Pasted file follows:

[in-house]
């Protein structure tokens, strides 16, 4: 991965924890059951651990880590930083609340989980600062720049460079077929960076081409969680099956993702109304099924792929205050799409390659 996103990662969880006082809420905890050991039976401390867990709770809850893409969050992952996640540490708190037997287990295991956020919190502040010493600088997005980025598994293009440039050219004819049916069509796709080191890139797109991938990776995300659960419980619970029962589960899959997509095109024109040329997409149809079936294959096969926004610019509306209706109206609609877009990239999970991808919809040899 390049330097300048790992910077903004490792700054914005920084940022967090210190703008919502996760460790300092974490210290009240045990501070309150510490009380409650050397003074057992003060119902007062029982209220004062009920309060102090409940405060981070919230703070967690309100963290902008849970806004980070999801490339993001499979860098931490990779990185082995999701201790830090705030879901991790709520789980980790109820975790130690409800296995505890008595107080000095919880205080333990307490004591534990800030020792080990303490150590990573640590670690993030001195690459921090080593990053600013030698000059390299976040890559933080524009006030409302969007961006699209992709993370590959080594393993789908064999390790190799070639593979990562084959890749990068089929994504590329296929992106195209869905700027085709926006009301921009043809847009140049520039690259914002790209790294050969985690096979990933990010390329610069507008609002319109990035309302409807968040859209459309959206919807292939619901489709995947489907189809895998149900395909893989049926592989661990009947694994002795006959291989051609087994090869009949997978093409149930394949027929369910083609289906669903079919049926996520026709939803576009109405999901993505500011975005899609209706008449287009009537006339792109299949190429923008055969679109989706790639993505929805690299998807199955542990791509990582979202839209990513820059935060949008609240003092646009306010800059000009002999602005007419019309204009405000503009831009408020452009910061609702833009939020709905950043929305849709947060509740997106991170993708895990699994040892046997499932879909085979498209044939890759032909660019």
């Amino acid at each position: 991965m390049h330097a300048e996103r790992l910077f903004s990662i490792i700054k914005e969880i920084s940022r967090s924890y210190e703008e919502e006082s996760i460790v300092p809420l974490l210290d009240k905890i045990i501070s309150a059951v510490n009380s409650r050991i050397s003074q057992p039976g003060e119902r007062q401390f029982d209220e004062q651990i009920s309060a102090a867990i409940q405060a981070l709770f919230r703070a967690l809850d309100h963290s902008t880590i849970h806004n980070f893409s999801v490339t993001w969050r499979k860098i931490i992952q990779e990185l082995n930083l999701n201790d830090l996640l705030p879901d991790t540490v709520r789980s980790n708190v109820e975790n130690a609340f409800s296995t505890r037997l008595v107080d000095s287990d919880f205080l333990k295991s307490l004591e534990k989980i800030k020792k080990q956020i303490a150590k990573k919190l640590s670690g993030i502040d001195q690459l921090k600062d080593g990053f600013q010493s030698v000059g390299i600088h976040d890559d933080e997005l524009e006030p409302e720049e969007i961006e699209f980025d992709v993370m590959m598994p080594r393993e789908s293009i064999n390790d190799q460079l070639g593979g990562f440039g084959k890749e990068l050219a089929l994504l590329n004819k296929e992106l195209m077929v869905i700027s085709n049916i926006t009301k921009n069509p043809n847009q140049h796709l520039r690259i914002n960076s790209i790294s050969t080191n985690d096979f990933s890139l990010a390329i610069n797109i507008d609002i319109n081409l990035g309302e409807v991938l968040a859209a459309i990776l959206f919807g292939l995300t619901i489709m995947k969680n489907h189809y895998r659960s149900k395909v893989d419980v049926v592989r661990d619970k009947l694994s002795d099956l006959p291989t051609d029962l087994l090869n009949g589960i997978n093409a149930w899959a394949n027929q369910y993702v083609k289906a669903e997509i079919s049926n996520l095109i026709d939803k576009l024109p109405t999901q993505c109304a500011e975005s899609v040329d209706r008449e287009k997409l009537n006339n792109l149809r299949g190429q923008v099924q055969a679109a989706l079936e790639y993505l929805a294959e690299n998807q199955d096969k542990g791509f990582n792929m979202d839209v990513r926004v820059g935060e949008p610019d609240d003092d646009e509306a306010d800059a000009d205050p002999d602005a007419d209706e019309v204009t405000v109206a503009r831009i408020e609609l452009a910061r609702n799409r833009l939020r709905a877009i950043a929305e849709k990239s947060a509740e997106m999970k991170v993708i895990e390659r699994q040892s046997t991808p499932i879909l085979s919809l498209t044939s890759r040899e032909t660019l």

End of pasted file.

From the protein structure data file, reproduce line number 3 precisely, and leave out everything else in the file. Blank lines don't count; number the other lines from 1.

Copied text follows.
């Amino acid at each position: 991965m390049h330097a300048e996103r790992l910077f903004s990662i490792i700054k914005e969880i920084s940022r967090s924890y210190e703008e919502e006082s996760i460790v300092p809420l974490l210290d009240k905890i045990i501070s309150a059951v510490n009380s409650r050991i050397s003074q057992p039976g003060e119902r007062q401390f029982d209220e004062q651990i009920s309060a102090a867990i409940q405060a981070l709770f919230r703070a967690l809850d309100h963290s902008t880590i849970h806004n980070f893409s999801v490339t993001w969050r499979k860098i931490i992952q990779e990185l082995n930083l999701n201790d830090l996640l705030p879901d991790t540490v709520r789980s980790n708190v109820e975790n130690a609340f409800s296995t505890r037997l008595v107080d000095s287990d919880f205080l333990k295991s307490l004591e534990k989980i800030k020792k080990q956020i303490a150590k990573k919190l640590s670690g993030i502040d001195q690459l921090k600062d080593g990053f600013q010493s030698v000059g390299i600088h976040d890559d933080e997005l524009e006030p409302e720049e969007i961006e699209f980025d992709v993370m590959m598994p080594r393993e789908s293009i064999n390790d190799q460079l070639g593979g990562f440039g084959k890749e990068l050219a089929l994504l590329n004819k296929e992106l195209m077929v869905i700027s085709n049916i926006t009301k921009n069509p043809n847009q140049h796709l520039r690259i914002n960076s790209i790294s050969t080191n985690d096979f990933s890139l990010a390329i610069n797109i507008d609002i319109n081409l990035g309302e409807v991938l968040a859209a459309i990776l959206f919807g292939l995300t619901i489709m995947k969680n489907h189809y895998r659960s149900k395909v893989d419980v049926v592989r661990d619970k009947l694994s002795d099956l006959p291989t051609d029962l087994l090869n009949g589960i997978n093409a149930w899959a394949n027929q369910y993702v083609k289906a669903e997509i079919s049926n996520l095109i026709d939803k576009l024109p109405t999901q993505c109304a500011e975005s899609v040329d209706r008449e287009k997409l009537n006339n792109l149809r299949g190429q923008v099924q055969a679109a989706l079936e790639y993505l929805a294959e690299n998807q199955d096969k542990g791509f990582n792929m979202d839209v990513r926004v820059g935060e949008p610019d609240d003092d646009e509306a306010d800059a000009d205050p002999d602005a007419d209706e019309v204009t405000v109206a503009r831009i408020e609609l452009a910061r609702n799409r833009l939020r709905a877009i950043a929305e849709k990239s947060a509740e997106m999970k991170v993708i895990e390659r699994q040892s046997t991808p499932i879909l085979s919809l498209t044939s890759r040899e032909t660019l």